Chapter 8: Medieval
The drawing-room curtains at Windy Corner had been pulled to
meet, for the carpet was new and deserved protection
from the August sun. They were heavy curtains, reaching almost to
the ground, and the light that filtered through them was subdued
and varied. A poet--none was present--might have quoted, "Life
like a dome of many coloured glass," or might have compared the
curtains to sluice-gates, lowered against the intolerable tides
of heaven. Without was poured a sea of radiance; within, the
glory, though visible, was tempered to the capacities of man.
Two pleasant people sat in the room. One--a boy of nineteen--was
studying a small manual of anatomy, and peering occasionally at a
bone which lay upon the piano. From time to time he bounced in
his chair and puffed and groaned, for the day was hot and the
print small, and the human frame fearfully made; and his mother,
who was writing a letter, did continually read out to him what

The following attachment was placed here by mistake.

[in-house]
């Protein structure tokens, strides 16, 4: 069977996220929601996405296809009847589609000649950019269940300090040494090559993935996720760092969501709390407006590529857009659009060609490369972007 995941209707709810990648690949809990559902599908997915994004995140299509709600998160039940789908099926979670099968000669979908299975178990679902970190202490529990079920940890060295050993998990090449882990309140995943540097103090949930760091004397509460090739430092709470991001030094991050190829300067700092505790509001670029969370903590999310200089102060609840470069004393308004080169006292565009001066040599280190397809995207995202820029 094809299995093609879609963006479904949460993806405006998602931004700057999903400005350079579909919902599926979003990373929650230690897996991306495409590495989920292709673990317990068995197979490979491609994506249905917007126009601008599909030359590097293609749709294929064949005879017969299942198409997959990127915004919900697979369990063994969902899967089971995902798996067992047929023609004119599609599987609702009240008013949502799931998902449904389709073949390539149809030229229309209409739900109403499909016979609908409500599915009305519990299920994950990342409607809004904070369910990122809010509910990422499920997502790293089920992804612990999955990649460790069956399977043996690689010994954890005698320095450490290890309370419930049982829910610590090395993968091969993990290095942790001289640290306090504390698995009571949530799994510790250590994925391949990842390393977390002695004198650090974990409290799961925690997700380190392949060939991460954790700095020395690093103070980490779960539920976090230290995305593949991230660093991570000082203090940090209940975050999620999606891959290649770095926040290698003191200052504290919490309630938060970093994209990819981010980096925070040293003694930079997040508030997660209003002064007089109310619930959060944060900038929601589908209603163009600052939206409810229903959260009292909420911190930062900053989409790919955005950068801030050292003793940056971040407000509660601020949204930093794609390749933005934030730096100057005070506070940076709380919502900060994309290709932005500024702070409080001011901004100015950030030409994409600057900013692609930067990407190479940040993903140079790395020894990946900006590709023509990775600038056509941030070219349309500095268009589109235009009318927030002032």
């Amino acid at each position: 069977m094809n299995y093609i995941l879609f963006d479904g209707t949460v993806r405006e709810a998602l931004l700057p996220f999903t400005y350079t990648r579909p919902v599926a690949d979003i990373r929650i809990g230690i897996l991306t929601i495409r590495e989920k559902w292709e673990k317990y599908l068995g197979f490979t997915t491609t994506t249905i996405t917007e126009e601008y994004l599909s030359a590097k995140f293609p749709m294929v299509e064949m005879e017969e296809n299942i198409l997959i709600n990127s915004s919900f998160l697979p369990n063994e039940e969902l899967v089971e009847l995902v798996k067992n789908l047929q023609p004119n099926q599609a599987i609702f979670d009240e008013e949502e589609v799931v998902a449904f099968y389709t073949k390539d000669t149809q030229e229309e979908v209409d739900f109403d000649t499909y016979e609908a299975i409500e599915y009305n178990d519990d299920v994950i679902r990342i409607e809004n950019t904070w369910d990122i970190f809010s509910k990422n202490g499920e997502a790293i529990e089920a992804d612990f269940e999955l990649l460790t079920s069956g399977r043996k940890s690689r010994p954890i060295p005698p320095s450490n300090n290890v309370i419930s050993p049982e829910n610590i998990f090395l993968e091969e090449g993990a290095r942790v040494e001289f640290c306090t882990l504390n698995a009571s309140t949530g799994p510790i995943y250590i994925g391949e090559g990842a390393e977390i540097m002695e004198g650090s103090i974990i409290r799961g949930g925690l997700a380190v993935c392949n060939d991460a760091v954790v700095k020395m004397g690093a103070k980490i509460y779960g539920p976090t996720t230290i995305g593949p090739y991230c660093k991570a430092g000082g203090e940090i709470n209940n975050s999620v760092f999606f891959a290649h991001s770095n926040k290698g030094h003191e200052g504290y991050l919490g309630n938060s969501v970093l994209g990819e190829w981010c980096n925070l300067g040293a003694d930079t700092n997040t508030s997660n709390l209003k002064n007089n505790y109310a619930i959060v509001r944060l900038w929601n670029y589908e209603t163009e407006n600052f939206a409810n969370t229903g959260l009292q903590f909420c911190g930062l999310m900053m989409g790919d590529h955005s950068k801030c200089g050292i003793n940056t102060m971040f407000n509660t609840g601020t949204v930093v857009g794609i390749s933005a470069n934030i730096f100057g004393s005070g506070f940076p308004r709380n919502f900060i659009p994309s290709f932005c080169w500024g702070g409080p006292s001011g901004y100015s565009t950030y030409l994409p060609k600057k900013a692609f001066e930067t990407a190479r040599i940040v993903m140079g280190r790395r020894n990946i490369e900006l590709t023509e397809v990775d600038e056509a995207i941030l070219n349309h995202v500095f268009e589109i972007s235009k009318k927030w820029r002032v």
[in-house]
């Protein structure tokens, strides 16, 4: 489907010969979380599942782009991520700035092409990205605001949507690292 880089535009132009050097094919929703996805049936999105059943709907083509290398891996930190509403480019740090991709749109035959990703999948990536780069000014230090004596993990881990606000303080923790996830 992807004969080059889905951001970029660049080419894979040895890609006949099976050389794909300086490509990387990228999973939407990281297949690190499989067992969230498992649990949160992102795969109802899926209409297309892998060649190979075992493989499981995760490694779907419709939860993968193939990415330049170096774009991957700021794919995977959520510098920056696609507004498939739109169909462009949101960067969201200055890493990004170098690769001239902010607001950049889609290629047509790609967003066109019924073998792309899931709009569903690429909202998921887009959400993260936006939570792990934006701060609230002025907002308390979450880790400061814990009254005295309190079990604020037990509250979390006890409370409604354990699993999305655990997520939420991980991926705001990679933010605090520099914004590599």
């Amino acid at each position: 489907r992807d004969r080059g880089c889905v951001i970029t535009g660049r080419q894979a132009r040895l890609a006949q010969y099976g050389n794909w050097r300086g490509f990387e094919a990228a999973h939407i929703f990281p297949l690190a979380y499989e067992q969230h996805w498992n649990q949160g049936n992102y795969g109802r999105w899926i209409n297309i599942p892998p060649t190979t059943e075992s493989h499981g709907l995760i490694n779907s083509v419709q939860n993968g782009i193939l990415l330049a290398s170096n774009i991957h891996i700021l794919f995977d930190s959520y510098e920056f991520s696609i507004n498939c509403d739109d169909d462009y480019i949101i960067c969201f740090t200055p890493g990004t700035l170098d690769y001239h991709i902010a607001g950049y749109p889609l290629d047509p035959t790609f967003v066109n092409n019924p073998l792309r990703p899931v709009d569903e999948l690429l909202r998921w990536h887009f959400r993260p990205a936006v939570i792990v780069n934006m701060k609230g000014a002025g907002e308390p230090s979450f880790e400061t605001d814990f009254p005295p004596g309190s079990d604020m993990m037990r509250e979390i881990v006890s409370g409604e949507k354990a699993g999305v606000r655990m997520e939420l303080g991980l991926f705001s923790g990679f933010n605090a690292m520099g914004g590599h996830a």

she had written. And continually did she rise from her seat and
part the curtains so that a rivulet of light fell across the
carpet, and make the remark that they were still there.
"Where aren't they?" said the boy, who was Freddy, Lucy's
brother. "I tell you I'm getting fairly sick."
"For goodness' sake go out of my drawing-room, then?" cried Mrs.
Honeychurch, who hoped to cure her children of slang by taking it
Freddy did not move or reply.
"I think things are coming to a head," she observed, rather
wanting her son's opinion on the situation if she could obtain it
without undue supplication.
"Time they did."
"I am glad that Cecil is asking her this once more."
"It's his third go, isn't it?"
"Freddy I do call the way you talk unkind."